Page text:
Lights, Camera, Travel: The Importance of International Education for the Visual Arts

February 4, 2017

Through social media and emerging technologies it’s become so easy to connect with friends from all over the world, offering the illusion that the world is small. When you travel, you realize that the world is actually quite vast and there is so much to explore. And like many other artistic disciplines, the visual arts are heavily influenced by environment and geography. But what’s included in the visual arts?

Visual arts encompass many fields, influence, and inspirations, and international education can feed a person’s work for years to come. In our own visual arts programs like cinematography, photography, illustration, and graphic design, studying in an international community or location will enrich your studies as you experience local architectural, environmental, and industrial arts, as well as the folk arts and culture — ceramics, jewelry, woodwork and paper (book arts anyone?).

So how can international travel play a role in your visual artistry? We’ve got some ideas listed below. International education:

1. Provides perspective.


Whether traveling domestically or internationally, travel forces us out of our comfort zones. And for visual artists, the world provides a diversity of landscapes from which we can be inspired. From the rolling hills in a California countryside, to a sprawling Brazilian metropolis, the world is a canvas. From it, we can draw inspiration and in turn contribute by making our own mark. Whether sculpting or painting, or even designing urban spaces, exposure to different countries and cultures — both the good and the uncomfortable of it — forces us to increase our knowledge and open up our perspective.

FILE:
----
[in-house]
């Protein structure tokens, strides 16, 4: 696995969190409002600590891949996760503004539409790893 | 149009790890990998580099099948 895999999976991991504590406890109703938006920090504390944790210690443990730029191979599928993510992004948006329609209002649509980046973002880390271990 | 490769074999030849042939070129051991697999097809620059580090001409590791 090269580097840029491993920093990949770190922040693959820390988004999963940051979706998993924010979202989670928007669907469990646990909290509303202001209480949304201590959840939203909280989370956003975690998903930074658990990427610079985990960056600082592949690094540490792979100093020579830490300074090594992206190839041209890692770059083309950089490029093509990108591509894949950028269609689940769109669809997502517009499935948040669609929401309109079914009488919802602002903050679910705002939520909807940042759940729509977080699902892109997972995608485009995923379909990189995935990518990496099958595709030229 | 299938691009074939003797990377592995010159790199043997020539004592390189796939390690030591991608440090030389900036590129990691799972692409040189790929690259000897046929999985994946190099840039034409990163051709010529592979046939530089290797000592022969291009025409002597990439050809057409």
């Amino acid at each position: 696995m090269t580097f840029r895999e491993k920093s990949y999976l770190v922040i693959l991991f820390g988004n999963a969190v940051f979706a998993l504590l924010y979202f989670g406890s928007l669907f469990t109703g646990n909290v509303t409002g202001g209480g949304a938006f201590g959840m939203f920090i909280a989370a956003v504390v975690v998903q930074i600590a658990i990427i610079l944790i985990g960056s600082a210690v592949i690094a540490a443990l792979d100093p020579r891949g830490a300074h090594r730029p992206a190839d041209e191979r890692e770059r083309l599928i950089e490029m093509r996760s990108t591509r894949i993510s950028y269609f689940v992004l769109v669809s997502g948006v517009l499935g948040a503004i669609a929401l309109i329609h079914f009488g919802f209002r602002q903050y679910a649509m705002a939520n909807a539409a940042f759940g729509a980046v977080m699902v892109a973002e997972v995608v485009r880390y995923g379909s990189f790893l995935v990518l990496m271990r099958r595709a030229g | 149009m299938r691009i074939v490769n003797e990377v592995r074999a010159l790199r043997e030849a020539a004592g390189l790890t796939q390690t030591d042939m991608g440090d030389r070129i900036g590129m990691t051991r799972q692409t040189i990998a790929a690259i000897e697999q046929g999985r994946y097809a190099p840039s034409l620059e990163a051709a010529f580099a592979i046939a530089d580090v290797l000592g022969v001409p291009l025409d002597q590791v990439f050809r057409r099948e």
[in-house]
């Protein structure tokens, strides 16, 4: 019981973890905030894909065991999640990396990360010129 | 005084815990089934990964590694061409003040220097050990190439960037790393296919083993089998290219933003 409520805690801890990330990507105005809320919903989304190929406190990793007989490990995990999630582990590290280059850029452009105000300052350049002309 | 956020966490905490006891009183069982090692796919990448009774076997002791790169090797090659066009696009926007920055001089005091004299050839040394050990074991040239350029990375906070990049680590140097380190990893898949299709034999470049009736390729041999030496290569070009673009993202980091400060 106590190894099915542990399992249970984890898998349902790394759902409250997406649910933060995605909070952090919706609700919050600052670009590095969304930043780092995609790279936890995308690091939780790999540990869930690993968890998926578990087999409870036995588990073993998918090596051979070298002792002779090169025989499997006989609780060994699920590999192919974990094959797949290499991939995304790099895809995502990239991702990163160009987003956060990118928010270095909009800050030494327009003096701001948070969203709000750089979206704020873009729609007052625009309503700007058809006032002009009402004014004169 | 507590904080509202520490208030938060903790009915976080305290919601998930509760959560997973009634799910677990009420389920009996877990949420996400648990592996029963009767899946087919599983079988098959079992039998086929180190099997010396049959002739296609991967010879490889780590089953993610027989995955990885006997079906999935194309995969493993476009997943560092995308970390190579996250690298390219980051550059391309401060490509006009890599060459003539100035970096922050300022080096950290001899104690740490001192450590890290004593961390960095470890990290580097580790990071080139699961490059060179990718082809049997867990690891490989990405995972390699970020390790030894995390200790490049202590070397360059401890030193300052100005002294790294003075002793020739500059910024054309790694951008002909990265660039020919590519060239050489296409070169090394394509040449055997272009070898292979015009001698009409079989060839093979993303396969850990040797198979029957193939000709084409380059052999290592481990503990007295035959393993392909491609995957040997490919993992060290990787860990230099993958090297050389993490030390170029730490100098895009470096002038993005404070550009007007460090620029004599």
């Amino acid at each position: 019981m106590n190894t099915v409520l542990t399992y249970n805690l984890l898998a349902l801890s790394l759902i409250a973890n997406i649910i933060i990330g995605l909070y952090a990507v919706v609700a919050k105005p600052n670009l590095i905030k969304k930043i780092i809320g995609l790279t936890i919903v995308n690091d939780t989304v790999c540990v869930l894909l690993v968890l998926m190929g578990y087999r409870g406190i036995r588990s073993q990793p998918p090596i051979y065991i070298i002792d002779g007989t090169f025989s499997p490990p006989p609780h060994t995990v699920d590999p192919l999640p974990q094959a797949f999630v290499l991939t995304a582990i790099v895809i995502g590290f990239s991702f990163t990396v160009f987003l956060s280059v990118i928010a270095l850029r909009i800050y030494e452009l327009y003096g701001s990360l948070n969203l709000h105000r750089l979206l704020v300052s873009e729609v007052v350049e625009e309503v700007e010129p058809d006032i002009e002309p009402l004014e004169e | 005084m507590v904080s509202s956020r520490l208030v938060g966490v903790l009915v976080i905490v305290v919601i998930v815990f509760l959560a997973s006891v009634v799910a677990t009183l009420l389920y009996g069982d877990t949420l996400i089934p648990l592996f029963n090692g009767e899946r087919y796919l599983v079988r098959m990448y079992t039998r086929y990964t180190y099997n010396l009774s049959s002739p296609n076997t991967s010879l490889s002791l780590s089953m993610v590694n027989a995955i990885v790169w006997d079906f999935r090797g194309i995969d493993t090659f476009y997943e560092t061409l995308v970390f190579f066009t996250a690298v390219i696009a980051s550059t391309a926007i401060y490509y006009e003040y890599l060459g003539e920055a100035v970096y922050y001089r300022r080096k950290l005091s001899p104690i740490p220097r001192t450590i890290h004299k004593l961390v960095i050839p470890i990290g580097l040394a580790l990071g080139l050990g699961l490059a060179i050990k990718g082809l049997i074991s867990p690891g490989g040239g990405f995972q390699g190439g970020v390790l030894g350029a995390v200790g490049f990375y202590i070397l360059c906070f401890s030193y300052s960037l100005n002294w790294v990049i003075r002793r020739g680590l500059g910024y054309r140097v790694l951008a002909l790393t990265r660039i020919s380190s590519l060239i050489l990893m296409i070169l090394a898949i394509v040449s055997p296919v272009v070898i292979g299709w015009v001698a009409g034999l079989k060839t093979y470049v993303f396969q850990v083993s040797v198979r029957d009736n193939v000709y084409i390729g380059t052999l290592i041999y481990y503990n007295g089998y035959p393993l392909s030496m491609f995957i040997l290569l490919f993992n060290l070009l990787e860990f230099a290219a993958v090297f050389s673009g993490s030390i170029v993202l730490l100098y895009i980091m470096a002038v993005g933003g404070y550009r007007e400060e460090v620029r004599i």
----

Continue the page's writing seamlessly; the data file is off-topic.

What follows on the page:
2. Builds courage.


Being thrown into unknown situations and learning how to come out on the other side takes courage! Not only have you survived, but you’ve become a little more independent, self-reliant, and perhaps more importantly, self-reflective. It takes courage to step into the unknown and even more to survive. This newfound courage can easily spill over into other areas of your life, where suddenly, playing around with that new idea — a new brush stroke, an additional sketch — doesn’t seem so scary. You’ll find that it becomes easier to stretch yourself, to dare yourself to take those experimental leaps that it seems none of the other artists are doing, and yet you are inspired and driven to do it. International education helps to build your courage to dig deeper into your authentic self.

3. Enhances Creativity


The more time spent immersed in foreign experiences, the more flexibility and depth you are able to bring to your art. But the key here is immersion. While you may not necessarily experience cultural immersion on a trip to a Cancun resort, going there and spending time with local schoolteachers may do the trick of offering you an authentic perspective of life in a different place and culture. Traveling exposes you to different experiences while forcing you to problem-solve in a foreign environment, and at times in a foreign language, while you build alliances with people who may be very different from you. Traveling teaches you how to develop creative solutions. Add this to your education, and you are learning on a whole other level. Creative problem solving is a skill built out of necessity, that has the potential to beautifully elevate your artistic palette as well as your understanding of the world around you.

4. Exposure to the interconnectedness of art.


There are connections everywhere, and the more you travel, the more you realize that the world is a patchwork of seemingly very different people who fundamentally want a lot of the same things. International education encourages the discovery of interconnectedness — in art, in knowledge, in people. And visually speaking, seeing some of the bastions of life translated in another culture expands your definition of them. Church might have a universal definition, but architecturally it is expressed a myriad of ways from Spain to Senegal. In Japan, animation has exploded with new forms being developed regularly that can be borrowed from and built upon. Like Monet and his seascapes, the relationship between artist and his or her environment can provide a fascinating artistic oeuvre.

How has international education, studying abroad, or studying in an international community helped you develop your visual art?